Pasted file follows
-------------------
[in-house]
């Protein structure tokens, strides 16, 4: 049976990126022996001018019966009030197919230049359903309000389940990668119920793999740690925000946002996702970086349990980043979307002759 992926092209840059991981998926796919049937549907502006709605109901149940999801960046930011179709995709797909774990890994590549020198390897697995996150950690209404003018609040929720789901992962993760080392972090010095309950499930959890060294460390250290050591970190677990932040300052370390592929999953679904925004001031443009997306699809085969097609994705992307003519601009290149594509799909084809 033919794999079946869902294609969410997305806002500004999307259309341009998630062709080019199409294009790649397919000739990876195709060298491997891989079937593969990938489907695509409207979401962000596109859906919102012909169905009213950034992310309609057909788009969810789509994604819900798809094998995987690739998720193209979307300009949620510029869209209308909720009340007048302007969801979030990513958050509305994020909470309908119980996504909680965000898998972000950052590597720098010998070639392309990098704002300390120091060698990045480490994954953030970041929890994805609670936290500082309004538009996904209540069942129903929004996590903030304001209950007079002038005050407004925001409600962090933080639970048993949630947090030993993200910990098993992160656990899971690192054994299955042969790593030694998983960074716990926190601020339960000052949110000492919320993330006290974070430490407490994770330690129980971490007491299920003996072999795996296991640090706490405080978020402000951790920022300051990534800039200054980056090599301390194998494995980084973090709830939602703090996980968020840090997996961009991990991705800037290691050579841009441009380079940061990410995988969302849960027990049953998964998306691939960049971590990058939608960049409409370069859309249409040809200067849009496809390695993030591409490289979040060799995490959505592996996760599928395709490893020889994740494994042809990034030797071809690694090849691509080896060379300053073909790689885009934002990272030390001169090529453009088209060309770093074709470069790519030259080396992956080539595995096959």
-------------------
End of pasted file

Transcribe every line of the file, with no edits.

[in-house]
């Protein structure tokens, strides 16, 4: 049976990126022996001018019966009030197919230049359903309000389940990668119920793999740690925000946002996702970086349990980043979307002759 992926092209840059991981998926796919049937549907502006709605109901149940999801960046930011179709995709797909774990890994590549020198390897697995996150950690209404003018609040929720789901992962993760080392972090010095309950499930959890060294460390250290050591970190677990932040300052370390592929999953679904925004001031443009997306699809085969097609994705992307003519601009290149594509799909084809 033919794999079946869902294609969410997305806002500004999307259309341009998630062709080019199409294009790649397919000739990876195709060298491997891989079937593969990938489907695509409207979401962000596109859906919102012909169905009213950034992310309609057909788009969810789509994604819900798809094998995987690739998720193209979307300009949620510029869209209308909720009340007048302007969801979030990513958050509305994020909470309908119980996504909680965000898998972000950052590597720098010998070639392309990098704002300390120091060698990045480490994954953030970041929890994805609670936290500082309004538009996904209540069942129903929004996590903030304001209950007079002038005050407004925001409600962090933080639970048993949630947090030993993200910990098993992160656990899971690192054994299955042969790593030694998983960074716990926190601020339960000052949110000492919320993330006290974070430490407490994770330690129980971490007491299920003996072999795996296991640090706490405080978020402000951790920022300051990534800039200054980056090599301390194998494995980084973090709830939602703090996980968020840090997996961009991990991705800037290691050579841009441009380079940061990410995988969302849960027990049953998964998306691939960049971590990058939608960049409409370069859309249409040809200067849009496809390695993030591409490289979040060799995490959505592996996760599928395709490893020889994740494994042809990034030797071809690694090849691509080896060379300053073909790689885009934002990272030390001169090529453009088209060309770093074709470069790519030259080396992956080539595995096959």